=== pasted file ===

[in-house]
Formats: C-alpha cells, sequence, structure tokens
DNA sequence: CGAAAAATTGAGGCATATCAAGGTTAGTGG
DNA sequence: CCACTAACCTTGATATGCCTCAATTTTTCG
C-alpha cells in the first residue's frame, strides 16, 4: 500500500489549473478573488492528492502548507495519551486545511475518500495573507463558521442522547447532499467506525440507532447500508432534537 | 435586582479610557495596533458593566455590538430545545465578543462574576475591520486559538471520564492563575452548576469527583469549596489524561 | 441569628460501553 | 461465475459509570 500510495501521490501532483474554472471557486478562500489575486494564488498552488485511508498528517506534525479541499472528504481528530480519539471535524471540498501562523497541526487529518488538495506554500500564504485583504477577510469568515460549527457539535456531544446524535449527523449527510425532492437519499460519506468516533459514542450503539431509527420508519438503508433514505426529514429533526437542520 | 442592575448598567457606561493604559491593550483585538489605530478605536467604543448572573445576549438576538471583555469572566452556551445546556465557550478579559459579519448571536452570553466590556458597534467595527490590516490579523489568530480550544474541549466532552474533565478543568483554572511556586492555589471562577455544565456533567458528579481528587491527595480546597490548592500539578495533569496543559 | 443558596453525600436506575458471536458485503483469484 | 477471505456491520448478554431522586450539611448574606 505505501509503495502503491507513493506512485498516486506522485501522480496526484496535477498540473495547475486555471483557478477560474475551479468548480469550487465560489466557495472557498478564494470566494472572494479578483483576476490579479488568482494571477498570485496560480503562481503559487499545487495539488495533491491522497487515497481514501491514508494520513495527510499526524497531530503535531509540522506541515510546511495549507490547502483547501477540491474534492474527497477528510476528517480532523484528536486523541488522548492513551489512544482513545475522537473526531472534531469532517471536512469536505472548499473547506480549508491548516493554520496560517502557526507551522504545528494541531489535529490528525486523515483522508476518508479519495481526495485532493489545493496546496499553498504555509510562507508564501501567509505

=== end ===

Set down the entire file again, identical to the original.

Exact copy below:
[in-house]
Formats: C-alpha cells, sequence, structure tokens
DNA sequence: CGAAAAATTGAGGCATATCAAGGTTAGTGG
DNA sequence: CCACTAACCTTGATATGCCTCAATTTTTCG
C-alpha cells in the first residue's frame, strides 16, 4: 500500500489549473478573488492528492502548507495519551486545511475518500495573507463558521442522547447532499467506525440507532447500508432534537 | 435586582479610557495596533458593566455590538430545545465578543462574576475591520486559538471520564492563575452548576469527583469549596489524561 | 441569628460501553 | 461465475459509570 500510495501521490501532483474554472471557486478562500489575486494564488498552488485511508498528517506534525479541499472528504481528530480519539471535524471540498501562523497541526487529518488538495506554500500564504485583504477577510469568515460549527457539535456531544446524535449527523449527510425532492437519499460519506468516533459514542450503539431509527420508519438503508433514505426529514429533526437542520 | 442592575448598567457606561493604559491593550483585538489605530478605536467604543448572573445576549438576538471583555469572566452556551445546556465557550478579559459579519448571536452570553466590556458597534467595527490590516490579523489568530480550544474541549466532552474533565478543568483554572511556586492555589471562577455544565456533567458528579481528587491527595480546597490548592500539578495533569496543559 | 443558596453525600436506575458471536458485503483469484 | 477471505456491520448478554431522586450539611448574606 505505501509503495502503491507513493506512485498516486506522485501522480496526484496535477498540473495547475486555471483557478477560474475551479468548480469550487465560489466557495472557498478564494470566494472572494479578483483576476490579479488568482494571477498570485496560480503562481503559487499545487495539488495533491491522497487515497481514501491514508494520513495527510499526524497531530503535531509540522506541515510546511495549507490547502483547501477540491474534492474527497477528510476528517480532523484528536486523541488522548492513551489512544482513545475522537473526531472534531469532517471536512469536505472548499473547506480549508491548516493554520496560517502557526507551522504545528494541531489535529490528525486523515483522508476518508479519495481526495485532493489545493496546496499553498504555509510562507508564501501567509505